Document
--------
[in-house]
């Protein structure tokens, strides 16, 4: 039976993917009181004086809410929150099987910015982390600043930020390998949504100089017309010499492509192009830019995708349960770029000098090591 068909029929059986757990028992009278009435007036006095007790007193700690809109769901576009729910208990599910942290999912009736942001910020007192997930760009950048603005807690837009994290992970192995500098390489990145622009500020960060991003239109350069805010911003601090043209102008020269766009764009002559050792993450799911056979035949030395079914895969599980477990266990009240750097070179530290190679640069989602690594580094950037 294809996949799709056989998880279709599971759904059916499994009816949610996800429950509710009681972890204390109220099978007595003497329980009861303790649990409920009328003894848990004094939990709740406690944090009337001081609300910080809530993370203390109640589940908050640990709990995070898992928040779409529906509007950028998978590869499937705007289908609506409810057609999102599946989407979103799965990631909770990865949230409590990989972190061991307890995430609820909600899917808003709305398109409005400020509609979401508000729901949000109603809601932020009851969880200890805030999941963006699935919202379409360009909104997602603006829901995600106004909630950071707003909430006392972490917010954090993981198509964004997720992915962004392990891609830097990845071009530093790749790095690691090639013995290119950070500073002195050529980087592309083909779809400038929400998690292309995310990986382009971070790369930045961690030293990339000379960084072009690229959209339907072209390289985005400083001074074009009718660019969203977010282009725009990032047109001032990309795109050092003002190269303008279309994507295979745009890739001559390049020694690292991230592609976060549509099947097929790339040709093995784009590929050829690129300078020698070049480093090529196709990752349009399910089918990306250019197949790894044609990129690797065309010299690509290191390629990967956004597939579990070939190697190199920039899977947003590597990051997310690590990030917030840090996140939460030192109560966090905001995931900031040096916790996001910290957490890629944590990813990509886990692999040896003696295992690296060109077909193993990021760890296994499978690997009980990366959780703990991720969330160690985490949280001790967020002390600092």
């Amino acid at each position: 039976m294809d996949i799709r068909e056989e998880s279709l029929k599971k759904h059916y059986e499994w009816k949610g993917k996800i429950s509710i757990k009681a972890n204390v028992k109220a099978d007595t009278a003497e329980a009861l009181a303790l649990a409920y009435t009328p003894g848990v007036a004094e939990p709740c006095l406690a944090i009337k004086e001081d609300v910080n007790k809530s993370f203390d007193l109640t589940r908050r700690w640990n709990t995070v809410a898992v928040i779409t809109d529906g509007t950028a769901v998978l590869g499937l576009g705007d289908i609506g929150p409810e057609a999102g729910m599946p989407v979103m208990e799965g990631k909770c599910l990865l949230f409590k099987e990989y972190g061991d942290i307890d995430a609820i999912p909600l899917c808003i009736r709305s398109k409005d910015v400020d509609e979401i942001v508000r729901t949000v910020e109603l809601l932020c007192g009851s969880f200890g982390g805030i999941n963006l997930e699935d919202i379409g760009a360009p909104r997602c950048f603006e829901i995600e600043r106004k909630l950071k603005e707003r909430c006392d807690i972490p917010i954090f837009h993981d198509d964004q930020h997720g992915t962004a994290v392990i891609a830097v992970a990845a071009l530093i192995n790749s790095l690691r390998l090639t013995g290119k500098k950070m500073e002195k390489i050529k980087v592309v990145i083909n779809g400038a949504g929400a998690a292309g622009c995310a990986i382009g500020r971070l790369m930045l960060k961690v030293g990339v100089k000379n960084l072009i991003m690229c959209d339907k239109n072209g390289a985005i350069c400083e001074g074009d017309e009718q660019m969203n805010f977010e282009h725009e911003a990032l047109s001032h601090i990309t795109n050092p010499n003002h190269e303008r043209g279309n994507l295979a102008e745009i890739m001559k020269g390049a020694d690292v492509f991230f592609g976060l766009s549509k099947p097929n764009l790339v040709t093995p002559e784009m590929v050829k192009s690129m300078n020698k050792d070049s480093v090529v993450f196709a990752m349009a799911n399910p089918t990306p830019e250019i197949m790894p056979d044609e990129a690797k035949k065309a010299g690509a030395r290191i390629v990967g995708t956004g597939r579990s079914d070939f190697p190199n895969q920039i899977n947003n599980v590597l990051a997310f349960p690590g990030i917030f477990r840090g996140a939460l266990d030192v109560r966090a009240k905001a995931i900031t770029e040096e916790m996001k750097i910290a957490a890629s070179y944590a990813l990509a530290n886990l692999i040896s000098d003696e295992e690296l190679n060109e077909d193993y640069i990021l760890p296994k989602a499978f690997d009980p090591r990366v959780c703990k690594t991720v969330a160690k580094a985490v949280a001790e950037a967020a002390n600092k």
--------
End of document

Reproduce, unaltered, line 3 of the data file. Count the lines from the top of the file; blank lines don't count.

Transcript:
């Amino acid at each position: 039976m294809d996949i799709r068909e056989e998880s279709l029929k599971k759904h059916y059986e499994w009816k949610g993917k996800i429950s509710i757990k009681a972890n204390v028992k109220a099978d007595t009278a003497e329980a009861l009181a303790l649990a409920y009435t009328p003894g848990v007036a004094e939990p709740c006095l406690a944090i009337k004086e001081d609300v910080n007790k809530s993370f203390d007193l109640t589940r908050r700690w640990n709990t995070v809410a898992v928040i779409t809109d529906g509007t950028a769901v998978l590869g499937l576009g705007d289908i609506g929150p409810e057609a999102g729910m599946p989407v979103m208990e799965g990631k909770c599910l990865l949230f409590k099987e990989y972190g061991d942290i307890d995430a609820i999912p909600l899917c808003i009736r709305s398109k409005d910015v400020d509609e979401i942001v508000r729901t949000v910020e109603l809601l932020c007192g009851s969880f200890g982390g805030i999941n963006l997930e699935d919202i379409g760009a360009p909104r997602c950048f603006e829901i995600e600043r106004k909630l950071k603005e707003r909430c006392d807690i972490p917010i954090f837009h993981d198509d964004q930020h997720g992915t962004a994290v392990i891609a830097v992970a990845a071009l530093i192995n790749s790095l690691r390998l090639t013995g290119k500098k950070m500073e002195k390489i050529k980087v592309v990145i083909n779809g400038a949504g929400a998690a292309g622009c995310a990986i382009g500020r971070l790369m930045l960060k961690v030293g990339v100089k000379n960084l072009i991003m690229c959209d339907k239109n072209g390289a985005i350069c400083e001074g074009d017309e009718q660019m969203n805010f977010e282009h725009e911003a990032l047109s001032h601090i990309t795109n050092p010499n003002h190269e303008r043209g279309n994507l295979a102008e745009i890739m001559k020269g390049a020694d690292v492509f991230f592609g976060l766009s549509k099947p097929n764009l790339v040709t093995p002559e784009m590929v050829k192009s690129m300078n020698k050792d070049s480093v090529v993450f196709a990752m349009a799911n399910p089918t990306p830019e250019i197949m790894p056979d044609e990129a690797k035949k065309a010299g690509a030395r290191i390629v990967g995708t956004g597939r579990s079914d070939f190697p190199n895969q920039i899977n947003n599980v590597l990051a997310f349960p690590g990030i917030f477990r840090g996140a939460l266990d030192v109560r966090a009240k905001a995931i900031t770029e040096e916790m996001k750097i910290a957490a890629s070179y944590a990813l990509a530290n886990l692999i040896s000098d003696e295992e690296l190679n060109e077909d193993y640069i990021l760890p296994k989602a499978f690997d009980p090591r990366v959780c703990k690594t991720v969330a160690k580094a985490v949280a001790e950037a967020a002390n600092k």